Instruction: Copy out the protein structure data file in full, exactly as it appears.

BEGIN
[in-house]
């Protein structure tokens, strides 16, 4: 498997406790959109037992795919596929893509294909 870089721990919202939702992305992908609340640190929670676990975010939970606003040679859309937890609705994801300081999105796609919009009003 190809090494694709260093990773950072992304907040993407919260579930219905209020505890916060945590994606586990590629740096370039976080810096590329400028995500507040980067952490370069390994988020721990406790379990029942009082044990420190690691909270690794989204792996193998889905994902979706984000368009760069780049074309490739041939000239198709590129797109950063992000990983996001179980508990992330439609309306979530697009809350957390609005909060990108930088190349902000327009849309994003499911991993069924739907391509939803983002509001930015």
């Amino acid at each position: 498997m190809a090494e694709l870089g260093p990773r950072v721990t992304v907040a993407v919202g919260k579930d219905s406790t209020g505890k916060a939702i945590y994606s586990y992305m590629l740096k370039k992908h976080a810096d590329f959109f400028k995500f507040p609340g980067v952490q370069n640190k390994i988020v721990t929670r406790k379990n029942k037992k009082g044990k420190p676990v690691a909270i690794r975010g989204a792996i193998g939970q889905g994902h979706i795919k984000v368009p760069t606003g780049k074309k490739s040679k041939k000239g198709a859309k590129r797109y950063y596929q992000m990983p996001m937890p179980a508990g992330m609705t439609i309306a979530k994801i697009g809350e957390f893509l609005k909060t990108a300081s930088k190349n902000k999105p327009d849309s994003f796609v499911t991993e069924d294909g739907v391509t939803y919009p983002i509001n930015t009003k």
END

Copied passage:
[in-house]
């Protein structure tokens, strides 16, 4: 498997406790959109037992795919596929893509294909 870089721990919202939702992305992908609340640190929670676990975010939970606003040679859309937890609705994801300081999105796609919009009003 190809090494694709260093990773950072992304907040993407919260579930219905209020505890916060945590994606586990590629740096370039976080810096590329400028995500507040980067952490370069390994988020721990406790379990029942009082044990420190690691909270690794989204792996193998889905994902979706984000368009760069780049074309490739041939000239198709590129797109950063992000990983996001179980508990992330439609309306979530697009809350957390609005909060990108930088190349902000327009849309994003499911991993069924739907391509939803983002509001930015």
């Amino acid at each position: 498997m190809a090494e694709l870089g260093p990773r950072v721990t992304v907040a993407v919202g919260k579930d219905s406790t209020g505890k916060a939702i945590y994606s586990y992305m590629l740096k370039k992908h976080a810096d590329f959109f400028k995500f507040p609340g980067v952490q370069n640190k390994i988020v721990t929670r406790k379990n029942k037992k009082g044990k420190p676990v690691a909270i690794r975010g989204a792996i193998g939970q889905g994902h979706i795919k984000v368009p760069t606003g780049k074309k490739s040679k041939k000239g198709a859309k590129r797109y950063y596929q992000m990983p996001m937890p179980a508990g992330m609705t439609i309306a979530k994801i697009g809350e957390f893509l609005k909060t990108a300081s930088k190349n902000k999105p327009d849309s994003f796609v499911t991993e069924d294909g739907v391509t939803y919009p983002i509001n930015t009003k």